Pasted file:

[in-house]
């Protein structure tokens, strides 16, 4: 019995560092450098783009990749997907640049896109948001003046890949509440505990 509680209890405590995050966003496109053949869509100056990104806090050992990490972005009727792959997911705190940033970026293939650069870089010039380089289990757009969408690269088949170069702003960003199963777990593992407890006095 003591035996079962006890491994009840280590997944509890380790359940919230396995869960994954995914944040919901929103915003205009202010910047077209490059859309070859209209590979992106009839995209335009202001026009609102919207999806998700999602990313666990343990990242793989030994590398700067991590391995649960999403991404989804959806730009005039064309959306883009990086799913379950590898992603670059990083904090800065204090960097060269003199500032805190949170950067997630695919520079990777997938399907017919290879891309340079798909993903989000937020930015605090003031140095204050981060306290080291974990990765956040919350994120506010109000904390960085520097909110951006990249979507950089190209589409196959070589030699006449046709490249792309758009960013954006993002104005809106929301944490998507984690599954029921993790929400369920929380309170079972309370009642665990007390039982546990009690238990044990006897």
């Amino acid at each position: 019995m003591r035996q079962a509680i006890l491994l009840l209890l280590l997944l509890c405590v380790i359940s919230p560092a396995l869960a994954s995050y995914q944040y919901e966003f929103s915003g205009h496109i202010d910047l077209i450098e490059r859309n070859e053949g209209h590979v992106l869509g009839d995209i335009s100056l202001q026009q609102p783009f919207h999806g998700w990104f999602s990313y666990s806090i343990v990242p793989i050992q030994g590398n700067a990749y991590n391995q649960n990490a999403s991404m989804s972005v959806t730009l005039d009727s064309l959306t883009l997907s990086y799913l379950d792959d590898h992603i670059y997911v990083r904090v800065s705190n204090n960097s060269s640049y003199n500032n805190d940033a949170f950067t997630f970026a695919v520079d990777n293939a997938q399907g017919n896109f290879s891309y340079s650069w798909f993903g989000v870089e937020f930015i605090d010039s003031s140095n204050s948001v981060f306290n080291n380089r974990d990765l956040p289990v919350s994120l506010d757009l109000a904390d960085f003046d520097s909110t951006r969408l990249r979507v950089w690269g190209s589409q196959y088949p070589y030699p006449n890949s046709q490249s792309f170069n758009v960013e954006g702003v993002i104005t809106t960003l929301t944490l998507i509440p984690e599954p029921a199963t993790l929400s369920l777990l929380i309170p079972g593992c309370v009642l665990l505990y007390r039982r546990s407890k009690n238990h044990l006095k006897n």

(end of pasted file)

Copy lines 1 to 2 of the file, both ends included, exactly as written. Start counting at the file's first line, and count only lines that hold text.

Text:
[in-house]
């Protein structure tokens, strides 16, 4: 019995560092450098783009990749997907640049896109948001003046890949509440505990 509680209890405590995050966003496109053949869509100056990104806090050992990490972005009727792959997911705190940033970026293939650069870089010039380089289990757009969408690269088949170069702003960003199963777990593992407890006095 003591035996079962006890491994009840280590997944509890380790359940919230396995869960994954995914944040919901929103915003205009202010910047077209490059859309070859209209590979992106009839995209335009202001026009609102919207999806998700999602990313666990343990990242793989030994590398700067991590391995649960999403991404989804959806730009005039064309959306883009990086799913379950590898992603670059990083904090800065204090960097060269003199500032805190949170950067997630695919520079990777997938399907017919290879891309340079798909993903989000937020930015605090003031140095204050981060306290080291974990990765956040919350994120506010109000904390960085520097909110951006990249979507950089190209589409196959070589030699006449046709490249792309758009960013954006993002104005809106929301944490998507984690599954029921993790929400369920929380309170079972309370009642665990007390039982546990009690238990044990006897």